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West Side Studies

Boyhood and Lawlessness

301 pages
Library of Alexandria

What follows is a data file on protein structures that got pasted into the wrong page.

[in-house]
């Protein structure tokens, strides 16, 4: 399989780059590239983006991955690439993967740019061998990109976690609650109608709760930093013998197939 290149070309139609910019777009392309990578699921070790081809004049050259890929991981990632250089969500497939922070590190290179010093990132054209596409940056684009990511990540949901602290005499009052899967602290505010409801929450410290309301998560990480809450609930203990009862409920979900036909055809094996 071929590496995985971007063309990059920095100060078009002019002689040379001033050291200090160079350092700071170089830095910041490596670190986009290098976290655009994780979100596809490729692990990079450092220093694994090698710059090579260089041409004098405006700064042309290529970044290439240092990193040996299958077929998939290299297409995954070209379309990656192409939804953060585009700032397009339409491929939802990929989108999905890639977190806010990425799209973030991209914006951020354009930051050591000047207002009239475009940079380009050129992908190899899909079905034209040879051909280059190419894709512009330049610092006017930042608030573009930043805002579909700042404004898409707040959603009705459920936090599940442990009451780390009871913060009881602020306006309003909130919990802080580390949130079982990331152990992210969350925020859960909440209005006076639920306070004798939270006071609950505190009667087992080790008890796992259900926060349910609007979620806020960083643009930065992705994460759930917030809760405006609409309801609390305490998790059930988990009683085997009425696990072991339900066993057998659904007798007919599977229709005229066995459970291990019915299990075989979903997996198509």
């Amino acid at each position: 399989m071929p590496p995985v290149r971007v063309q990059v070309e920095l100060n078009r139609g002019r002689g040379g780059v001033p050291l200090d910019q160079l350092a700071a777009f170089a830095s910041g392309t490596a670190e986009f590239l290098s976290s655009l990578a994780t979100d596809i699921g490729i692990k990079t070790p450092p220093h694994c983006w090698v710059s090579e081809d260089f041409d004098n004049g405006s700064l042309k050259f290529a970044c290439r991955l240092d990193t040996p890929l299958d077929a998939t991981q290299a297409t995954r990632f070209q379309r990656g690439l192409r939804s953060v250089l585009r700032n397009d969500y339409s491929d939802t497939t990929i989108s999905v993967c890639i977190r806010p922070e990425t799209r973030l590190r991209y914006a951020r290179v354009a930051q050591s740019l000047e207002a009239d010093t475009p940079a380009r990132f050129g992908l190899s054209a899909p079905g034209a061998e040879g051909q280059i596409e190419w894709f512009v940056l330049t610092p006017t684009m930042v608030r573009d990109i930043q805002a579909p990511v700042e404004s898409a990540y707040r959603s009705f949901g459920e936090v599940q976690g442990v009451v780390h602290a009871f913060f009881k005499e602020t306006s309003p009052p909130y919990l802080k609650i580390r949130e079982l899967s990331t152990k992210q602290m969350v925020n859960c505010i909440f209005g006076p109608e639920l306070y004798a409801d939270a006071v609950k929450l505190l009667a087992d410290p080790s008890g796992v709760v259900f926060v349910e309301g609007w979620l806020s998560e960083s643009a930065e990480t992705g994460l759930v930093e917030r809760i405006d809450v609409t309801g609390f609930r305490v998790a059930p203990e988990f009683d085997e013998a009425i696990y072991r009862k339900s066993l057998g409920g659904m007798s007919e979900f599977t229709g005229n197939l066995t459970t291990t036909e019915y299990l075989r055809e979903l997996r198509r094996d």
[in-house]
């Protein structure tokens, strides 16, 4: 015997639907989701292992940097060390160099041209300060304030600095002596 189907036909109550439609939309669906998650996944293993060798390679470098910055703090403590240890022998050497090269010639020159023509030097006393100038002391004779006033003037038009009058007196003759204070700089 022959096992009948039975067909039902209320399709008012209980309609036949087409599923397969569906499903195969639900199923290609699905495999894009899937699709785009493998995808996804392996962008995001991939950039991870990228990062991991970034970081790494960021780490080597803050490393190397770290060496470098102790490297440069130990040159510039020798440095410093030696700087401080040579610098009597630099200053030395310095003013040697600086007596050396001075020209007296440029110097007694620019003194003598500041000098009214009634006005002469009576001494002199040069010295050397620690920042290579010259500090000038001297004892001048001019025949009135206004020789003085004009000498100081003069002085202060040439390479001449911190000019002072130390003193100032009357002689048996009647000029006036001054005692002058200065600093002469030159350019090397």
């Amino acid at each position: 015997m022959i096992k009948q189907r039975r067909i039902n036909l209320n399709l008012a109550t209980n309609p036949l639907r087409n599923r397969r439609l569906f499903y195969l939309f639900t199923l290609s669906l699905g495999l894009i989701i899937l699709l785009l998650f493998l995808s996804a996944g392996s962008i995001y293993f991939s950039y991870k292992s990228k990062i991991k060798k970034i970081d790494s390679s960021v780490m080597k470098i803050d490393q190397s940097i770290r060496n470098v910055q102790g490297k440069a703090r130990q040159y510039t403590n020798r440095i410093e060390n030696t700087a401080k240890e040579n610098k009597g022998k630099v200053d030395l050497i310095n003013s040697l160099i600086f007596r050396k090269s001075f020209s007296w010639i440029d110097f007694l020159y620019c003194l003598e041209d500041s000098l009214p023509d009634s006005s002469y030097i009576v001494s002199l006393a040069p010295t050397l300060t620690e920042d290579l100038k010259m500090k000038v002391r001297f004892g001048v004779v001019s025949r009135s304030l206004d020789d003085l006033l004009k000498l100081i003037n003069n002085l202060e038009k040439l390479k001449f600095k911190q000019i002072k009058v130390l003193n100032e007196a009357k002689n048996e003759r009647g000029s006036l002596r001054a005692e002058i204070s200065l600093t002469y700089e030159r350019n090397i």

When the Bureau of Social Research began, early in 1909, an investigation of the Middle West Side, it was soon realized that of all the problems presented by the district, none was more urgent and baffling, none more fundamental, than that of the boy and his gang. His anti-social activities have forced him upon public attention as an obstruction to law and business and a menace to order and safety. Because of this lawlessness and because of New York’s backwardness in formulating wise preventive measures to meet it, a special study of the West Side boy was begun. In order to gain an intimate knowledge of neighborhood conditions which affect the boy, two men workers, Edward M. Barrows and Clinton S. Childs, went to live in the district, the former remaining for nearly two years. During their residence they came in close touch with several gangs and clubs of boys. Their experiences, while they yielded some of the most vital and significant material of our study, did not lend themselves to statistical treatment; they were not recorded in the form of family and individual histories, but as a running day-by-day diary, which formed the basis of the chapters dealing with the activities and the environment of the boys. Since the West Side boy, either through personal contact or through association with gang leaders, is inseparable from the Children’s Court, attention was naturally drawn to the extent and the result of his relation to this institution. For this reason the Bureau made a special study of 294 boys2 selected from the district with particular reference to their delinquency and their court records. Of these boys 28 were under twelve years, 71 more were fourteen, and 102 more were under sixteen. In view of these significant facts it became necessary not only to examine the environment of the West Side boy, but also to estimate the influence of the Children’s Court and other institutions upon him when toughness, truancy, gambling, or other temptations had carried him over the brink into real delinquency. That society should feel itself compelled to resort continually to the arrest and trial of children is in itself a confession of defeat. But when even these resources fail, it becomes imperative to analyze all the factors in the situation; to set the destructive and the constructive elements over against each other, and to determine the chances which the boy and the various public and private agencies organized to regenerate him have of understanding one another. To many the study may serve to show at their doors a world undreamed of; a world in which, through causes which are even now, removable, youth is denied the universal rights of life, liberty, and happiness. To the court it may be of use in throwing light into dark places and in showing where old paths should be abandoned, as well as in offering suggestions at a critical period in its history.